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Thanks for highlighting that article on the Au Pair Program. I think a part of the problem with the narrative around the au pair program is the idea that it is broken! Yes, it is broken compared to an imaginary perfect program immune from the realities of economic tradeoffs. But treating a program as broken that has been a life saver for so many working families (like ours) and au pairs that would have never made it to this country otherwise - is a mistake and leads to something like we have now, an attempt at massive reform instead of continuous improvement.

This isn't to say there aren't problems. I know au pairs who have not been treated well by families, and have had to scramble to get rematched or been hesitant to out of fear. It is stressful, but as I type - I think all have been able to get rematched. But I'm sure there are horror stories and plenty of suboptimal situations to cite when thousands of stressed out families and young people are involved. More common sense improvements would be - incremental increases to the stipend tied to inflation or some predictable index. Nobody is accounting for the fact that it costs between $1K to $2K/mo to a family in "hidden costs" to provide room, board, car, etc...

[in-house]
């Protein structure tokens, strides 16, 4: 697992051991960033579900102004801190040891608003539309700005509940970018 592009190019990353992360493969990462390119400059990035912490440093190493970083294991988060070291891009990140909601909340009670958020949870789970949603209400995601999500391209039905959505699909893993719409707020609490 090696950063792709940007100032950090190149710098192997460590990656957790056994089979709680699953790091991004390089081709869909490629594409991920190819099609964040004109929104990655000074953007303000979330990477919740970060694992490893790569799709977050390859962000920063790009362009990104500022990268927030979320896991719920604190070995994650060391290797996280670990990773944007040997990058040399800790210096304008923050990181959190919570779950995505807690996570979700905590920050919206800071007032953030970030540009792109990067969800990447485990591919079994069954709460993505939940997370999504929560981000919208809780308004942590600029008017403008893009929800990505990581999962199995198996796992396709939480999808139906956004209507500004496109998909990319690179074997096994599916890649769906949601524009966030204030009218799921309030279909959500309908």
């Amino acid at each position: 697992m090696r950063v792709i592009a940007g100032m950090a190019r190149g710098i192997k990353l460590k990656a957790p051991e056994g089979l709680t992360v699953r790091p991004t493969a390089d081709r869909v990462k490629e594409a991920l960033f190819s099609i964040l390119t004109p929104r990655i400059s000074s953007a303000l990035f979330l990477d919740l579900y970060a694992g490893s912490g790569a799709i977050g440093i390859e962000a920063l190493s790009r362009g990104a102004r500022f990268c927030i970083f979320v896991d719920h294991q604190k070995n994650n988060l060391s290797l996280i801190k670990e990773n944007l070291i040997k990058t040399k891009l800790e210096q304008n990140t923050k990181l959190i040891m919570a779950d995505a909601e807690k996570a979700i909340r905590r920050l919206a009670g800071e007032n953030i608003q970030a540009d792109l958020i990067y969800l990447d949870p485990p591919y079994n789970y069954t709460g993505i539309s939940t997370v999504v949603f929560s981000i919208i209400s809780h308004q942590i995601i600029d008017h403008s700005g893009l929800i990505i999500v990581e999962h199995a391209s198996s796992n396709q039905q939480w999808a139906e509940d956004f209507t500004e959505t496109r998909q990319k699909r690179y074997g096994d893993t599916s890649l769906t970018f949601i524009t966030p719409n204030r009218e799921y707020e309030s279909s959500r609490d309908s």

(Weird dynamic I've observed: often the au pairs with the wealthiest families and who get the most perks - their own guest house, nicest cars, highest wages - are treated most like "the help" and don't get a true cultural exchange experience)

Another common sense improvement would be holding the au pair agencies to higher quality control standards in terms of gathering au pair feedback, ensuring families are following the rules and spirit of the program, and initiating rematch when necessary. Also, the rematch process could be improved as mentioned in the article: https://19thnews.org/2024/03/au-pair-program-state-department-fix/

I'm thankful we've had 4 amazing au pairs who we still stay in touch with and who have come back to visit us. Been a truly amazing experience for my family, and I hope the same for these folks from other countries - at least that's what they tell us. But I'm also glad our need for the program is coming to an end because this "big reform" based on the assumption that the program is broken is going to completely change the spirit of the program, and probably the # of people (both families and au pairs) who have access to it - as what happened in Massachusetts (68% drop in participation).

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